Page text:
"What may be appropriate for the airline pilot may not be appropriate for the ticket clerk," said San Francisco attorney Kathleen Lucas-Wallace, who is representing a woman fired for refusing to take a urine test. "If the ticket clerk is writing tickets in a satisfactory manner, why should they be tested? If not, why don't they get fired for poor performance?"
While "nobody wants to get on a plane with a drunk pilot," she said, "it's not been a tenet in American society that employes are slaves of employers."
But Mark A. de Bernardo, manager of labor law for the U.S. Chamber of Commerce, turns these concerns aside. "The innocent have nothing to fear with it," he said.
Whatever its legitimacy, drug testing by American employers has exploded in the last two years as medical companies saw a mass market for the tests and began to sell them aggressively.
"The work force now is made up of people who went to college in the '60s and have taken their drug habits with them," said Mark A. Rothstein, a professor at the University of Houston Law Center who has written extensively on drug testing. As a result, he said, testing "is big business."
That business now reaches into nearly every segment of the work force, affecting white-and blue-collar workers alike:
*The nation's 14,000 air traffic controllers will soon be required to submit to annual drug tests, under a program approved last year by the Federal Aviation Administration. Similarly, the Drug Enforcement Administration said last month that its 4,200 employes will soon face mandatory urinalysis.
*The Miami Herald announced last month that all employes would be required to submit samples for drug testing before being hired; the Los Angeles Times adopted such a program in November and may also test employes who are suspected of having a drug problem, and the New York Times and Chicago Tribune have for years screened all new employes' urine for drug use. The Washington Post does not screen employes or job applicants for drug use.
When the Kansas City Times and Star revealed plans last month to send drug-sniffing dogs into the newsroom, company executives said the dogs were deemed to be less intrusive than urine samples. Nonetheless, the dogs were called off after a storm of protest.
*The Baltimore Orioles last week became the first professional baseball team to institute voluntary drug testing. Last summer, random urinalyses were begun on all minor league baseball players and front office employes under order of the baseball commissioner. Since 1983, professional basketball players have been tested if coaches suspect drug use.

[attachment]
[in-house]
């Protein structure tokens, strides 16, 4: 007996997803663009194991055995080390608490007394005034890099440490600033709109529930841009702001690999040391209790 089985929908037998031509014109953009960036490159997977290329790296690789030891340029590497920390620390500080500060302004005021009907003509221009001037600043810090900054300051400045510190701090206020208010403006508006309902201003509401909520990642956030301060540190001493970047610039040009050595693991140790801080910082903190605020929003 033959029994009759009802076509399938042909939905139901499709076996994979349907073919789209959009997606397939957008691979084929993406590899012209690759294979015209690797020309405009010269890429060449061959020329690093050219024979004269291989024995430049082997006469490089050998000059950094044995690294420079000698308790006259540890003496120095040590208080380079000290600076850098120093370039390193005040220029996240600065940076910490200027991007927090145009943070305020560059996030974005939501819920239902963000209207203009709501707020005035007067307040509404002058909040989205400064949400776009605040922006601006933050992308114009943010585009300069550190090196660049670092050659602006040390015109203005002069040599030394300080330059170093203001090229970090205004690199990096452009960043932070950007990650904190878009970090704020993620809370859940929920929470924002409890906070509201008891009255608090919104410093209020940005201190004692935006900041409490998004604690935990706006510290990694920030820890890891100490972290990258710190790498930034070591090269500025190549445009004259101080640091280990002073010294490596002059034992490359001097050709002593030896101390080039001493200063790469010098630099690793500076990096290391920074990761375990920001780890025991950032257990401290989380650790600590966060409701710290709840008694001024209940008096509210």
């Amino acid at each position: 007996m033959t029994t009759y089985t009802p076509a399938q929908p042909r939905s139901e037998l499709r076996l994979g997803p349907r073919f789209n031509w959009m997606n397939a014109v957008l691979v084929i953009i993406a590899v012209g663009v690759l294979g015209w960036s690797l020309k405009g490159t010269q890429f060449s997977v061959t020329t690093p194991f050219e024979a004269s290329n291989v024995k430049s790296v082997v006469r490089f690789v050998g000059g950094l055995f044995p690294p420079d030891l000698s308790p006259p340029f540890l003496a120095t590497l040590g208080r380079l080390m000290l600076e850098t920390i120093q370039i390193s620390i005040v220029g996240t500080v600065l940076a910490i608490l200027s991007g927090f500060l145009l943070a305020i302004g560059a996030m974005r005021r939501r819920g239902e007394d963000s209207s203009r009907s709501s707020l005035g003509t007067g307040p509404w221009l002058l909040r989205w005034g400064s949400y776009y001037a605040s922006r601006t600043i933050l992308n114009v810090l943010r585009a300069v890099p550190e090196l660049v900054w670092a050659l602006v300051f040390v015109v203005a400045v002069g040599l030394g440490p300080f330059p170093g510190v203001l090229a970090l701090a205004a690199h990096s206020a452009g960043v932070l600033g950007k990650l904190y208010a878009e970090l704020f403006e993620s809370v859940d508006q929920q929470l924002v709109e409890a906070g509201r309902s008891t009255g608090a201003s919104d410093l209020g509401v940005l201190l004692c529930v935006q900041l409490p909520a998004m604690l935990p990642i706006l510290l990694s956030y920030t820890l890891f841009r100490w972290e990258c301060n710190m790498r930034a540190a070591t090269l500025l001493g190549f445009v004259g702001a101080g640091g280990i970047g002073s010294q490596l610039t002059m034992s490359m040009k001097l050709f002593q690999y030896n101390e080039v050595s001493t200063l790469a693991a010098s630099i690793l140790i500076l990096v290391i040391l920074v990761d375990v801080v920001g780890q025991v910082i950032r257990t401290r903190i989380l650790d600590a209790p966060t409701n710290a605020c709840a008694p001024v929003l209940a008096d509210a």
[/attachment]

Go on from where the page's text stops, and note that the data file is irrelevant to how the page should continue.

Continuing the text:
The New England Patriots had planned to institute the National Football League's first voluntary testing program, but the deal was canceled last week after the names of players who allegedly have drug problems were revealed to the press.
*The Supreme Court last week cleared the way for a testing program for more than 200,000 railroad employes who have violated work rules or who work on trains that have been involved in accidents.
*Federal Express, TWA, Greyhound and Exxon, among other major companies, require urinalysis tests of all job applicants. In the District, school bus drivers and police and Metro employes are subject to drug testing. Since 1982 Pepco has been taking urine samples from job applicants and testing employes who are suspected of having a drug problem; Washington Gas Light Co. started a screening program for job applicants last February and since the mid-1970s has been testing employes suspected of being high on the job.
*Under the surprise urine testing program conducted yearly by the Coast Guard on its 38,000 men and women, monitors of the same sex accompany each individual into a bathroom and witness the procedure. "We don't want them to bring in baby's urine," said Rear Admiral Henry H. Bell, chief of Coast Guard personnel.
Accuracy problems -- including shoddy lab practices and failure to use a second test to confirm initial results -- have plagued many drug screening programs.
In recent years, the Department of Defense fired numerous outside labs and revamped its own facilities after learning that samples were mixed up and tests conducted incorrectly. In 1984, the Army notified at least 60,000 soldiers that their positive drug tests may have been wrong.